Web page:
Shirt: REI Sahara Long Sleeve Shirt
Really liked this shirt. Tough as nails, dried insanely fast, well vented along the puts, back, and front pockets, and the button down aspect was great when hot. UV protection. I would wear it again.
Shirt: Smartwool Microweight Wool 1/3 zip
Cost: Approx. $65
Loved this top, wore it through the Sierra. Stink factor very good, durability was decent. Being a microweight, it did tear when I fell face first onto my shoulder and slid down the trail a ways. Once it gets a tear, it’s best to treat it with burned wax or some type of polish, to reduce fraying and further holes. Downside: your shoulders will be easy pickings for hungry mosquitoes, but I got used to the constant itchiness. I would use this again for sure.
Jacket: Patagonia Nano Puff 1/3 zip
Cost: over $100, found mine used.
Excellent piece of equipment. Versatile. Great for cold mornings/evenings. Synthetic, so I never worried about being caught wet. (synthetics retain heat better than down when wet). could use as pillow at night, or extra layer of warmth if needed. Also used as “kilt” when doing laundry (with it unzipped, fit neck section over my waist, and tied the arms together. Was awesome, if not hilarious looking!) would use it again.
Wind Jacket: Patagonia “Houdini”
Cost: Usually over $100, mine was $90.
Super lightweight, very effective against wind and light/medium rain. Less than 4 ounces. I’d use it again inns heartbeat.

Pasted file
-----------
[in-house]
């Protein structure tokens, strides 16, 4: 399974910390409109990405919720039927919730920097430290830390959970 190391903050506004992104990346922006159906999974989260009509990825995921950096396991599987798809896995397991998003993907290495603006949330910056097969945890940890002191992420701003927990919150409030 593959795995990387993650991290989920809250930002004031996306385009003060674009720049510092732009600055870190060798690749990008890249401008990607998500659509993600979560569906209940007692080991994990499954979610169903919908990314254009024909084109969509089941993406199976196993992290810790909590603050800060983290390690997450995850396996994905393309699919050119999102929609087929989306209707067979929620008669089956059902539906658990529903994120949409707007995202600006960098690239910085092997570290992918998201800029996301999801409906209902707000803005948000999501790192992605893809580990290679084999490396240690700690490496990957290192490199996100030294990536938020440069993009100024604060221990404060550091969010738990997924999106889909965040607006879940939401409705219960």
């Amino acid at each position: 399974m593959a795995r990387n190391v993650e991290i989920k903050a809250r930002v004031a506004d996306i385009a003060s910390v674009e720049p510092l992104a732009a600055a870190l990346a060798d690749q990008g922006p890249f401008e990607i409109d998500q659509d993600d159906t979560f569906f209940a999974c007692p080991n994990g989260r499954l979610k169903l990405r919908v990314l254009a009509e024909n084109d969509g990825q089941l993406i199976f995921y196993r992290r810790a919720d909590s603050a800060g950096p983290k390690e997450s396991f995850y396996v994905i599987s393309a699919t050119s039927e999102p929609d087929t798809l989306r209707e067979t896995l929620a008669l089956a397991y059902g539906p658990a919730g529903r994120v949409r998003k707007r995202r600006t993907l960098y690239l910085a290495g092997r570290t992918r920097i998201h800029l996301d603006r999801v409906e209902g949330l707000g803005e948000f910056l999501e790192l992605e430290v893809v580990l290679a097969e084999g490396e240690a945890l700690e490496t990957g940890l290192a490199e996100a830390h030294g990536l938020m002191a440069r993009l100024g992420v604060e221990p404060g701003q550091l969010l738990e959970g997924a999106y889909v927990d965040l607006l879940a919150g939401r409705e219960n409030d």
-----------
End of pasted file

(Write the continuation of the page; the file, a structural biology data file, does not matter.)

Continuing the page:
Pants: RailRider “Eco Mesh” pants.
Cost: about &100+, mine were $95
loved these. Came with insect shield. I never had a single tick issue. Very lightweight, dried insanely fast. The sides of the legs had zippers running nearly the full length, and when opened there is an airy mesh fabric. Tough as nails, nit a single tear in the pants despite many opportunities for one to be had. If there was one thing I’d change, I would add cargo pockets. I’d wear them again.
Underwear: Ex-Officio “Boxer Briefs”
Cost: Around $18-$26
Awesome! I wore just one pair, and aside from a little sweat discoloration in the back, they are just as I bought them. Super comfortable and very nice. I’m ging to buy several pair for everyday use!
Socks: different types. I just made sure they were mostly wool, or a poly-wool blend. I did find that some Smartwool socks fell apart a little too quickly, while Wig-Wam socks held up really well, at a lower price point.
Gaiters: two types:
Dirty Girl. Really lightweight, worked well, but not durable over the miles. My first pair had holes on the inside of the ankles (and the outside, as I was swapping them to keep the wear down). By Kennedy Meadows, I switched to a little heavier pair of Outdoor Research gaiters. They had the same type of wear holes by mile 1800. If I did it again, I would start with the Dirty Girls in the desert again, and switch to the taller, tougher Outdoor Research again at Kennedy Meadows.